In a **homogeneous mixture**, the smaller amount is the **solute**, and the larger amount is the **solvent**. When dissolving a solute into a solvent they make a solution.

Since molarity is just **moles of solute **divide by **liters of solution**, we can manipulate the equation to suit the question asked.

**Example:** 2.64 grams of an unknown compound was dissolved in water to yield 150 mL of solution. The concentration of the solution was 0.075 M. What was the molecular weight of the substance?

A **concentrated solution** can become a **diluted solution** with the addition of water.

**Example:** A solution is prepared by dissolving 0.1408 mol calcium nitrate, Ca(NO_{3})_{2}, in enough water to make 100.0 mL of stock solution. If 20.0 mL of this solution is then mixed with an additional 90 mL of deionized water, calculate the concentration of the calcium nitrate solution.

We know how to calculate the molarity of a compound, but what do we do when we need the *molarity of ions *within the compound? Let's see.

**Problem:** What is the molarity of calcium ions of a 650 mL solution containing 42.7 g of calcium phosphate?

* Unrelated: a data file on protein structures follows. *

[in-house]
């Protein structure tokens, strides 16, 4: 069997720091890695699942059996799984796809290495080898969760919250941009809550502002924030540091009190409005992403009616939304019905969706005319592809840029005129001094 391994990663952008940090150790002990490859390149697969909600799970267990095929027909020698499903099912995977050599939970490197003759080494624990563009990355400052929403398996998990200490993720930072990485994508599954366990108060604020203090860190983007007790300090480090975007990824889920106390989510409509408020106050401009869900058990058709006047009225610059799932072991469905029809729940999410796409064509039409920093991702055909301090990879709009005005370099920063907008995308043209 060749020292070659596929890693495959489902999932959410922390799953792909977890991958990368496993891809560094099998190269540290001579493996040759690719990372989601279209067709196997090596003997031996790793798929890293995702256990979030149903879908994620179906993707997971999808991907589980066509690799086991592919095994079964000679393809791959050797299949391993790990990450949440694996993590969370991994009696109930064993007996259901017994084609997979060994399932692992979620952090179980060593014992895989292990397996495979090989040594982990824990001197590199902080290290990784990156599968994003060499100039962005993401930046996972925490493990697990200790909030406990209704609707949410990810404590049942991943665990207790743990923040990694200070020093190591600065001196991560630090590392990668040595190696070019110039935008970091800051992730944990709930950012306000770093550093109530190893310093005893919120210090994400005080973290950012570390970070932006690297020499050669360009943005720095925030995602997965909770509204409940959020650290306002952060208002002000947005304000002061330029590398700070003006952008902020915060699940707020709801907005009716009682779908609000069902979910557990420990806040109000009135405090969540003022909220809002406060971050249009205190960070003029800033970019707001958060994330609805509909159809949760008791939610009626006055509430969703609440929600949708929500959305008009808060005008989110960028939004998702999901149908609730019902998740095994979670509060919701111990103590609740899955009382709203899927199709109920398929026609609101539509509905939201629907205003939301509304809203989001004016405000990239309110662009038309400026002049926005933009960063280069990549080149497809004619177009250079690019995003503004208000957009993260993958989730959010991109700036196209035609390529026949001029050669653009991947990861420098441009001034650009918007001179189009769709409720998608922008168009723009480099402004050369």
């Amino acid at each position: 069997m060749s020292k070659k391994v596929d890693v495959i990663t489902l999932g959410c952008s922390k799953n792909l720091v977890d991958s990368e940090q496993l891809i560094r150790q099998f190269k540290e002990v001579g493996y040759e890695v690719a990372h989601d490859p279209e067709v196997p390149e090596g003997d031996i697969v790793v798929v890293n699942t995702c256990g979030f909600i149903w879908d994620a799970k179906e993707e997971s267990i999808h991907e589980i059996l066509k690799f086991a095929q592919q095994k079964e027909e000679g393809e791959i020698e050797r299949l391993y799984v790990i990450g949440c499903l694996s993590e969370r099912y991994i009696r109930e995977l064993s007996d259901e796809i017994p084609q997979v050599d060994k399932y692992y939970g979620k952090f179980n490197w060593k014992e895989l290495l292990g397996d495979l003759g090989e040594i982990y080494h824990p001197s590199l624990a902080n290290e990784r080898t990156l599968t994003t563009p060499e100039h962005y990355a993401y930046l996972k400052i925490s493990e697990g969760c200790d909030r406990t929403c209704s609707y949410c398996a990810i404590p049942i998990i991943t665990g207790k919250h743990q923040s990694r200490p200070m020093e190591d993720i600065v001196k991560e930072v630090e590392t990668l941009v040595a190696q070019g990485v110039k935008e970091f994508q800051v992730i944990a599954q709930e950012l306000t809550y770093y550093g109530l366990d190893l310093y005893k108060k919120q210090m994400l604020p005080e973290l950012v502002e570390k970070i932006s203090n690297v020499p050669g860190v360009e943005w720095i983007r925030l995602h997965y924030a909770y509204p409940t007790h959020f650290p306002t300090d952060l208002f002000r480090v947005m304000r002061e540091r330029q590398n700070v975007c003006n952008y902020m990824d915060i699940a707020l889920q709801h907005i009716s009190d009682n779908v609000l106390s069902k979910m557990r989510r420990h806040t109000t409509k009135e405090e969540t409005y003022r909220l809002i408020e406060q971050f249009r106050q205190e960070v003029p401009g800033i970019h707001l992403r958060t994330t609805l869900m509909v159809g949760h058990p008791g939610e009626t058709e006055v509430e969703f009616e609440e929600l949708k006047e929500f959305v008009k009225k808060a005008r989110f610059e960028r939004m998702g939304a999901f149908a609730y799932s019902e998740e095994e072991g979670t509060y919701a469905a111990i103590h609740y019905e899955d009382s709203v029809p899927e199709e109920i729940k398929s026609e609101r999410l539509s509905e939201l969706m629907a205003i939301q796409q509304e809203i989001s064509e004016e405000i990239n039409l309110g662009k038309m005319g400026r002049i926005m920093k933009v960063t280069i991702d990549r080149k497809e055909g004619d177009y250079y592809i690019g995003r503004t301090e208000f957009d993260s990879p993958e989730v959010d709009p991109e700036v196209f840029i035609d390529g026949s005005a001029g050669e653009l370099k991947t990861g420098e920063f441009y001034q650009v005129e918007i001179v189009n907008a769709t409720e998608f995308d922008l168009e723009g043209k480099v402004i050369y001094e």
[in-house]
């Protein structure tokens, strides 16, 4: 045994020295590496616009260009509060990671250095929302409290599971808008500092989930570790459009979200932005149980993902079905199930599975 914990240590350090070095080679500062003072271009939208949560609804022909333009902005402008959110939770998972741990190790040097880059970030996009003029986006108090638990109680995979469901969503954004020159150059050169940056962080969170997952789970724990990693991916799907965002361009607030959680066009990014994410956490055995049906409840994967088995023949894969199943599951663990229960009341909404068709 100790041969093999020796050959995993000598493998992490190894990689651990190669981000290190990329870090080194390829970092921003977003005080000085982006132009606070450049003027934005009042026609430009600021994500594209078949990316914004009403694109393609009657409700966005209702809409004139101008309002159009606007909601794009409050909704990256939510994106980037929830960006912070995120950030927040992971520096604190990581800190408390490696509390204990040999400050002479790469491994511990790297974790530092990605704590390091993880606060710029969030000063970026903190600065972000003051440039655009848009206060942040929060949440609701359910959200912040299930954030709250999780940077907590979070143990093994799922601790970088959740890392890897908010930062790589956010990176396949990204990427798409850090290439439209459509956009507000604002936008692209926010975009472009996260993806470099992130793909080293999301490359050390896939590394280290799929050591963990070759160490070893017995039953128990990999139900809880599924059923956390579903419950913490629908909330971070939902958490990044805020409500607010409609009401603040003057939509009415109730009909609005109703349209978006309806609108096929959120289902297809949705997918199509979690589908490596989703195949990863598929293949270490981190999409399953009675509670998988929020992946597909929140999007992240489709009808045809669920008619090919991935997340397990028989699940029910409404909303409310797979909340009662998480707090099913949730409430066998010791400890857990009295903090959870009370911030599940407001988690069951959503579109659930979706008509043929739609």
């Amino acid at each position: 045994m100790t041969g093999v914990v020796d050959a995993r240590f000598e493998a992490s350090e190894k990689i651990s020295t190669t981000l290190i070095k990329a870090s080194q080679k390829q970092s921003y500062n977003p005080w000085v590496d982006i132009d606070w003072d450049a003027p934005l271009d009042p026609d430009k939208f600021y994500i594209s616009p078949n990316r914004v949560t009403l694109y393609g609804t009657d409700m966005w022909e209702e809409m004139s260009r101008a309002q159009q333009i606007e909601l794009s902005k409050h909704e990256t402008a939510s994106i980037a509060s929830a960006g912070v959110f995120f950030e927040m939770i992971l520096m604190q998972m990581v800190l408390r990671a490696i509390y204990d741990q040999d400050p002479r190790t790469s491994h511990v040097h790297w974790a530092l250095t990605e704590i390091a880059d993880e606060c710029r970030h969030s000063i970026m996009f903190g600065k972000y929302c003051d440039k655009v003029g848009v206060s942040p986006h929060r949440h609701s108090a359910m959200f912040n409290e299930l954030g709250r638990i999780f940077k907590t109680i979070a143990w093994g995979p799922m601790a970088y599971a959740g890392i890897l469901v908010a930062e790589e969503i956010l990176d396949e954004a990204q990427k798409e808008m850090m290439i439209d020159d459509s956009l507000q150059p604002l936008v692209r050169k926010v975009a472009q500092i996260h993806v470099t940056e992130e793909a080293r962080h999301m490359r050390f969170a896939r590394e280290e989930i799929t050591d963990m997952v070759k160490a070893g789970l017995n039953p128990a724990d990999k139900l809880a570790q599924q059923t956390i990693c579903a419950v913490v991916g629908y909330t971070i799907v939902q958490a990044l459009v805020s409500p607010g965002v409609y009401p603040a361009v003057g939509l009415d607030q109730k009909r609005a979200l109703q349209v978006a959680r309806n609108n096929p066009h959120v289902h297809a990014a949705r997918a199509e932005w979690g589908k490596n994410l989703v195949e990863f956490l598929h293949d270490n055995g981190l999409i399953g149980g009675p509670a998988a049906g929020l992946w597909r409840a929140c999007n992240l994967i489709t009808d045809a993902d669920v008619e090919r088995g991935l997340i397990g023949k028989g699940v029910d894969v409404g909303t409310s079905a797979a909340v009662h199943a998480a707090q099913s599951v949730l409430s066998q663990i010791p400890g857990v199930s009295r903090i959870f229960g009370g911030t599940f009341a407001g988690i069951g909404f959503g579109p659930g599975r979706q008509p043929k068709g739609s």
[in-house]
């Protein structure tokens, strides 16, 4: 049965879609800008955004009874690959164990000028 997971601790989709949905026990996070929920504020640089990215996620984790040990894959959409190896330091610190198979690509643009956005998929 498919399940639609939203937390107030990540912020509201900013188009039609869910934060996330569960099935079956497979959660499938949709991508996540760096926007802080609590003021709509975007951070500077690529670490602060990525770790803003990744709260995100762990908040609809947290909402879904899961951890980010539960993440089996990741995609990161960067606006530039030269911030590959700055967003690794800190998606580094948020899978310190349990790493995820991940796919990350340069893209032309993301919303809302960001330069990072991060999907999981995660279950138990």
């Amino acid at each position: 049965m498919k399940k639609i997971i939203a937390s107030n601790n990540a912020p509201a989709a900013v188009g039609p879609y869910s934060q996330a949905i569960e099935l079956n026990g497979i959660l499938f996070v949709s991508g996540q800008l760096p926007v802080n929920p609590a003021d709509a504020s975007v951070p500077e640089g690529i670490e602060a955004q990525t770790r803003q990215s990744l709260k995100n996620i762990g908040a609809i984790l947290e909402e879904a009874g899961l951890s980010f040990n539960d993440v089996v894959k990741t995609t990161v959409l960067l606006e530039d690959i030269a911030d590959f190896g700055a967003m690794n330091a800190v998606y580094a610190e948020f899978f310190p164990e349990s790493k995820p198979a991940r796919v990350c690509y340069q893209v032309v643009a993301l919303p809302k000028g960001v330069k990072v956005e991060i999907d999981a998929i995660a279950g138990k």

Now let's try connecting molarity with an equation from the past, density.

**Problem:** A solution with a final volume of 750.0 mL was prepared by dissolving 30.00 mL of benzene (C6H6, density = 0.8787 g/mL ) in dichloromethane. Calculate the molarity of benzene in the solution.

What is the total concentration of ions in a 1.1 M solution of ammonium sulfate?

A. 1.1 M

B. 2.2 M

C. 3.3 M

D. 4.4 M

E. 18.7 M

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What would be the molarity of NaOH in a solution made by dissolving 57.2 g of NaOH in enough water to make a final volume of exactly 500 mL? The molar mass of NaOH is 40.01 g/mol?

A. 6.99 M

B. 14.3 M

C. 2.86 M

D. 5.71 M

E. 0.1092 M

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What is the mass of potassium iodide (molar mass = 166.0 g/mol) in 50.0 mL of 5.75 x 10^{–2} M KI (aq)?

a. 288 g

b. 0.191 g

c. 0.00288 g

d. 0.477 g

e. 191 g

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If 5.15 g Fe(NO_{3})_{3} (molar mass = 241.9 g/mol) is dissolved in enough water to make exactly 150.0 mL of solution, what is the molar concentration of nitrate ion?